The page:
Victoria Matthews can understand the attraction of Campobello Island, N.B., to an outsider. It can seem a magical place, with rocky coastlines, dramatic ocean vistas, big tides, bogs, lichen-shrouded forests, clams to dig for and wild blueberries to pick by the bucketful come summer.
There are lighthouses, seabirds, breaching whales and, for history buffs, a star attraction: Roosevelt Campobello International Park, 1,134-hectares centred around the family cottage of former president Franklin Delano Roosevelt and his wife, Eleanor.
There are also the locals, about 800 or so permanent residents, such as Matthews. They hold community fundraising suppers, watch out for their neighbours and welcome scads of mostly American cottagers and tourists who stream across the Roosevelt International Bridge from Lubec, Maine.
But despite Campobello’s postcard-worthy attributes, the 23-year-old Matthews has pretty much had it with the place. It’s not that the island doesn’t feel like home. It’s that Campobello makes her feel as though she is a Canadian living in exile — physically, politically, practically, medically and economically separated from the rest of the country — which, more or less, she is since the bridge is the island’s only physical link to mainland North America and it’s not to Canada.
“At this point, there is not a whole lot I can say that I love about Campobello,” Matthews said. “Like, for example, our grocery store, it is really limited in choice. The only meat is ground beef, chicken and steak, and the fresh food spoils real quick and there is no fish, well, once in a great while our convenience store will have some fish. But if I want to buy real food, I have to drive all the way to the superstore in Canada — and that means I have to drive through the States to get there.”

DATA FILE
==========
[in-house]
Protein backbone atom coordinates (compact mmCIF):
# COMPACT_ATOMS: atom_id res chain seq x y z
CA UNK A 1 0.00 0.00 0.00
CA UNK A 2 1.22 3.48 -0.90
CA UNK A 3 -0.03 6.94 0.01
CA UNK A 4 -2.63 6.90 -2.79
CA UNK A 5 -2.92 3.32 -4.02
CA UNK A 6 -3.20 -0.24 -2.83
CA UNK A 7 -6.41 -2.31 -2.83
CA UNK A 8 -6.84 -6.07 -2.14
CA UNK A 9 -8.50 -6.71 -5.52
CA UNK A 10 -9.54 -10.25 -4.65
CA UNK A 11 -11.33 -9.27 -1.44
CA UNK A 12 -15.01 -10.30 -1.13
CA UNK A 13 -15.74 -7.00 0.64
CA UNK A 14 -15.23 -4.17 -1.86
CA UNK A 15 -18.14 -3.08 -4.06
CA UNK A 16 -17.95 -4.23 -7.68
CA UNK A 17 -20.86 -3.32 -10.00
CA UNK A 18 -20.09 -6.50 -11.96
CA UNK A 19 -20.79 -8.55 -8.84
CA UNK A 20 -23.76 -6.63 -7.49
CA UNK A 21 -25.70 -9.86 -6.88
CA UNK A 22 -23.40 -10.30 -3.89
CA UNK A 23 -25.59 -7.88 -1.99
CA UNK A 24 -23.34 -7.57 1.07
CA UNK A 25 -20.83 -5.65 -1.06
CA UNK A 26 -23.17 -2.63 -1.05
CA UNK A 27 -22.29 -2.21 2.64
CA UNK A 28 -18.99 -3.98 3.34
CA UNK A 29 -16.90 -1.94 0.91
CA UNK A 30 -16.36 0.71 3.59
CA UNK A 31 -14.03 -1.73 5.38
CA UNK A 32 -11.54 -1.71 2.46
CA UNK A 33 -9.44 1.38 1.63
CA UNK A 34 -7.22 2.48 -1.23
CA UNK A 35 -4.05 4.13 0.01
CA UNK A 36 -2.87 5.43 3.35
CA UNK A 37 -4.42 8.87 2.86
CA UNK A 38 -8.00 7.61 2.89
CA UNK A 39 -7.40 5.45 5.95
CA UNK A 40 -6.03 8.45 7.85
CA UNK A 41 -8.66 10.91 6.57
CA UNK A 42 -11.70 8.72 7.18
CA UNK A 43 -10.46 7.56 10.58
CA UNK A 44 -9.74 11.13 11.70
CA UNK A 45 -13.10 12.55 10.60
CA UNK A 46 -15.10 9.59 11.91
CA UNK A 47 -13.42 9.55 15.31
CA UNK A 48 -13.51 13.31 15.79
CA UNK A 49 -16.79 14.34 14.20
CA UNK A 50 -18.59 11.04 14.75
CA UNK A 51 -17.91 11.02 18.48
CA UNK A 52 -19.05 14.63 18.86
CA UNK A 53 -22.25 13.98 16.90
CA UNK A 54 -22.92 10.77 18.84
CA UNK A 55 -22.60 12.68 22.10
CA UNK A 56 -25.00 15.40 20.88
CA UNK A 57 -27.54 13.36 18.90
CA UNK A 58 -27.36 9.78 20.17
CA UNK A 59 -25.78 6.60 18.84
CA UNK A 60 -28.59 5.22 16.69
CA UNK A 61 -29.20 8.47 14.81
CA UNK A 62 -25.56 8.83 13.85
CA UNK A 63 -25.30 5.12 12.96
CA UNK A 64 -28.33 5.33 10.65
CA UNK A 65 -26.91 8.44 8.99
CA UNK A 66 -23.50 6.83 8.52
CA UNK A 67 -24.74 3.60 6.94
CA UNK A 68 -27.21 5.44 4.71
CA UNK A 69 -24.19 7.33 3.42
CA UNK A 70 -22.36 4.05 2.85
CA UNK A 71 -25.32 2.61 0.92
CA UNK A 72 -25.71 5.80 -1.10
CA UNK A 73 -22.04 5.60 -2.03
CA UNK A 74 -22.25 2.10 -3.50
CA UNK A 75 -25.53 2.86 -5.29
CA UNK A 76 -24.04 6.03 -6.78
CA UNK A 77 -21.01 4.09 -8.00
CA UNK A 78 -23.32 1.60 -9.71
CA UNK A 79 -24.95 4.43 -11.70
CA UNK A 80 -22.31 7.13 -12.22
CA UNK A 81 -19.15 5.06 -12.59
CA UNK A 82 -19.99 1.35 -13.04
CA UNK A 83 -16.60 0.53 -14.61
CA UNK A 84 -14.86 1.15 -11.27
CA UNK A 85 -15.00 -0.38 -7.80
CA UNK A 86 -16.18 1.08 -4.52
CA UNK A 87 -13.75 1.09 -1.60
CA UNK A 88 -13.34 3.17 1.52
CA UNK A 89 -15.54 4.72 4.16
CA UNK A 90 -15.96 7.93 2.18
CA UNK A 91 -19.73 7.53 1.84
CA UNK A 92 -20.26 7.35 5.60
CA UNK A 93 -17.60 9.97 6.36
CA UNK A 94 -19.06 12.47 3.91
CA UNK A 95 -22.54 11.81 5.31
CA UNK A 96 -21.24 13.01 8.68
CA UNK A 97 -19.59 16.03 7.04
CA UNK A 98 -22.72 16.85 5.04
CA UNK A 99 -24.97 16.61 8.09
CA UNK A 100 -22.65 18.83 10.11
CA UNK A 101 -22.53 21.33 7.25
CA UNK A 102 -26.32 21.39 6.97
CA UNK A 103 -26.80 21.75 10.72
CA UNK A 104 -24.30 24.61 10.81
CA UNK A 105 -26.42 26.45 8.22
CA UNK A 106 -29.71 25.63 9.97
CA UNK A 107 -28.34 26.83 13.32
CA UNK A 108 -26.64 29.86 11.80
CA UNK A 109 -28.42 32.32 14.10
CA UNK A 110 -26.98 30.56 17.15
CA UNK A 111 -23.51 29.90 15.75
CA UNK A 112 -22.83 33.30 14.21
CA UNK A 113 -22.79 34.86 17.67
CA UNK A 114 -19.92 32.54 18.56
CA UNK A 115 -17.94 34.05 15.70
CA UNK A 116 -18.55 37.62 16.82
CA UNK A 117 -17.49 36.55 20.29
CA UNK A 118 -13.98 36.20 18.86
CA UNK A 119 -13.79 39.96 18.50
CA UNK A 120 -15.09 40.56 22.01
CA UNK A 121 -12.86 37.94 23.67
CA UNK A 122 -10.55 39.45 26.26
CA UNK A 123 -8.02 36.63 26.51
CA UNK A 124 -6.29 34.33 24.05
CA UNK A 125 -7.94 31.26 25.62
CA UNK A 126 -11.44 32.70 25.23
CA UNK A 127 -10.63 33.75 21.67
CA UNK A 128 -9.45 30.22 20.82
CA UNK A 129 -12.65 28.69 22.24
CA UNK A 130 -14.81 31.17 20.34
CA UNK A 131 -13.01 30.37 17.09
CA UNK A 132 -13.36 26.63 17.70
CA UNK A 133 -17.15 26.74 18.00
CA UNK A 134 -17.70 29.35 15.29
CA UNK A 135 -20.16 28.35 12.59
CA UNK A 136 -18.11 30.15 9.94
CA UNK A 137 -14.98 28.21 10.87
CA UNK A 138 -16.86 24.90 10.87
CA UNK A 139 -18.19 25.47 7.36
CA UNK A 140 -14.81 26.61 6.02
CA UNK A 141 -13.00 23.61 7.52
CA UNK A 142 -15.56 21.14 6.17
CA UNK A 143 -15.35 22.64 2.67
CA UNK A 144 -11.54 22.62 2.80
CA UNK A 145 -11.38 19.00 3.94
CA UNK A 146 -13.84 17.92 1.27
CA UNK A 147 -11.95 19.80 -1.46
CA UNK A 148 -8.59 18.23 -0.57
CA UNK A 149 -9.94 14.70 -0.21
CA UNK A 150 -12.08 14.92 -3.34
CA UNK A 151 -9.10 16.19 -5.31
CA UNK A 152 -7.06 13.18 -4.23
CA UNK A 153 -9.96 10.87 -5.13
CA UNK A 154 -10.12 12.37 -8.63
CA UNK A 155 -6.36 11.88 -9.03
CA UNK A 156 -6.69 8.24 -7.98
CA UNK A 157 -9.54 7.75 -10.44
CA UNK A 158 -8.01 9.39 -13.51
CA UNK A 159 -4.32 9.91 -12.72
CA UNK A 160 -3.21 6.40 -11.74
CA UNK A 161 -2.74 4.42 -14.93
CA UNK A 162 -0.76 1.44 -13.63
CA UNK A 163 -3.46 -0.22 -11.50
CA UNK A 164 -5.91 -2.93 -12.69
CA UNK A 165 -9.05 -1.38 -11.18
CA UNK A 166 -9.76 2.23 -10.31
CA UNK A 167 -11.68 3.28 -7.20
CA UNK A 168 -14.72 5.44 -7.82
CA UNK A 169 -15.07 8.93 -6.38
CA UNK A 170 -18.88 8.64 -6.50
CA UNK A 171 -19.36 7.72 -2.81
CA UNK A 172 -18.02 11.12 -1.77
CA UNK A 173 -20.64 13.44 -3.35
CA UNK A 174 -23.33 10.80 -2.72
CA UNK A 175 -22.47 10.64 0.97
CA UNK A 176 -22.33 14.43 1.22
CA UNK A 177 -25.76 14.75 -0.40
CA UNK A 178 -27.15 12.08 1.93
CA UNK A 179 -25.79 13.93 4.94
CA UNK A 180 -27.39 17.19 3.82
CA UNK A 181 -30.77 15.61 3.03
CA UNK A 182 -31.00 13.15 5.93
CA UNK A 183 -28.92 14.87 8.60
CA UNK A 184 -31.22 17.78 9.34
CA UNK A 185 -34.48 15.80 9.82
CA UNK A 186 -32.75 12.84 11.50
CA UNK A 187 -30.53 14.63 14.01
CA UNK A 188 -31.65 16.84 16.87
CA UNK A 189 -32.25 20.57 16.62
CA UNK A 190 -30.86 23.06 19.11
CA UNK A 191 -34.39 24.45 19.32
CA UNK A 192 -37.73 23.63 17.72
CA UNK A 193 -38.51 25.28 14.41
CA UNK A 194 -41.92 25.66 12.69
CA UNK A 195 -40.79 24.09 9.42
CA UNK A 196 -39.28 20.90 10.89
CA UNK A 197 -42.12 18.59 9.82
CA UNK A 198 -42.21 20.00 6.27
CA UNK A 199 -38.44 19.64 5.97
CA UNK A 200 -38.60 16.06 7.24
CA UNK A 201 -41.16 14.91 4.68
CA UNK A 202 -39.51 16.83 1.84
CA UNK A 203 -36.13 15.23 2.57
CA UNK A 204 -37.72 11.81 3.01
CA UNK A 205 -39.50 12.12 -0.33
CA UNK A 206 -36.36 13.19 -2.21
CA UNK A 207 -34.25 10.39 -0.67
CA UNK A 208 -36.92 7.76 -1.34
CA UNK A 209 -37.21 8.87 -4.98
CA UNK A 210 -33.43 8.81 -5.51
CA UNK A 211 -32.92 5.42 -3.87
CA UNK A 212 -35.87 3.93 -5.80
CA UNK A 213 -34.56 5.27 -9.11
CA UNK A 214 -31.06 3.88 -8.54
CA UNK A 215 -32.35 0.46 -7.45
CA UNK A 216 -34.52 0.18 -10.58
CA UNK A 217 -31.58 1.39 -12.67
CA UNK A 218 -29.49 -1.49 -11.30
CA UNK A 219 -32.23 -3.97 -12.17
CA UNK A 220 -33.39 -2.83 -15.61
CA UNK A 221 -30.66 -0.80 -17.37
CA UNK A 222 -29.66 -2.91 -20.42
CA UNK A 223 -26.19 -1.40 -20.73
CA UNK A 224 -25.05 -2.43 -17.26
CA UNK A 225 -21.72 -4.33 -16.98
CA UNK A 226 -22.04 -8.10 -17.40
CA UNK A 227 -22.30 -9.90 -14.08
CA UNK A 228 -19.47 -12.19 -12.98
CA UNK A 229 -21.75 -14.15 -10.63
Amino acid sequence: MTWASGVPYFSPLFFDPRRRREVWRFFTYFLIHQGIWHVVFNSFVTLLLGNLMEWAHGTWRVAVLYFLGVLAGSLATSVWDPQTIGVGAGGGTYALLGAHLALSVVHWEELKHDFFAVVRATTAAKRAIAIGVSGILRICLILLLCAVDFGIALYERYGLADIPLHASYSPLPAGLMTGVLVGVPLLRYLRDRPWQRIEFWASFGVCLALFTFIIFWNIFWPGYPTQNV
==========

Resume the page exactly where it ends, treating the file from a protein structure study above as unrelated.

There used to be a 30-minute privately owned summer ferry service connecting Campobello to Deer Island, N.B., but the service stopped in 2017 after the boat sank and it has yet to resume operation. To get to mainland New Brunswick to buy, say, groceries, islanders must cross an international bridge, clear U.S. Customs, turn right, drive 85 kilometres through Maine and check-in with Canadian customs in St. Stephen, N.B.
After all that, they are ready to go shopping, but not, ideally, for oranges, mangoes, potatoes grown in Western Canada, rice in burlap bags, avocados, more than 12 plants or a new pet parakeet, all of which are banned by U.S. customs.
Once back at the border, the islander must declare all the fruits and vegetables they have purchased to U.S. agents, and do the drive in reverse to get home, including passing (again) through Canadian customs. All told, one shopping trip equals four border crossings.
The star attraction of Campobello Island is Roosevelt Campobello International Park, 1,134-hectares centred around the family cottage of former president Franklin Delano Roosevelt and his wife, Eleanor.
But Matthews has more pressing needs than groceries. Her three-year-old son, Walter, has some learning challenges. He was assigned a caseworker in St. Stephen in October and a plan was made for the specialist to commute to Campobello four days a week to work with him. That plan hasn’t been initiated yet, because the Canadian specialist is waiting to receive a passport.
“It is a little frustrating,” Matthews said.
Islanders with plumbing problems speak of the impossibility of finding a mainland New Brunswick plumber willing to travel through Maine for a job. The same goes for electricians, septic bed maintenance companies, freshwater well-digging operations, washer and dryer repair technicians, major construction firms, furnace repairmen and veterinarians.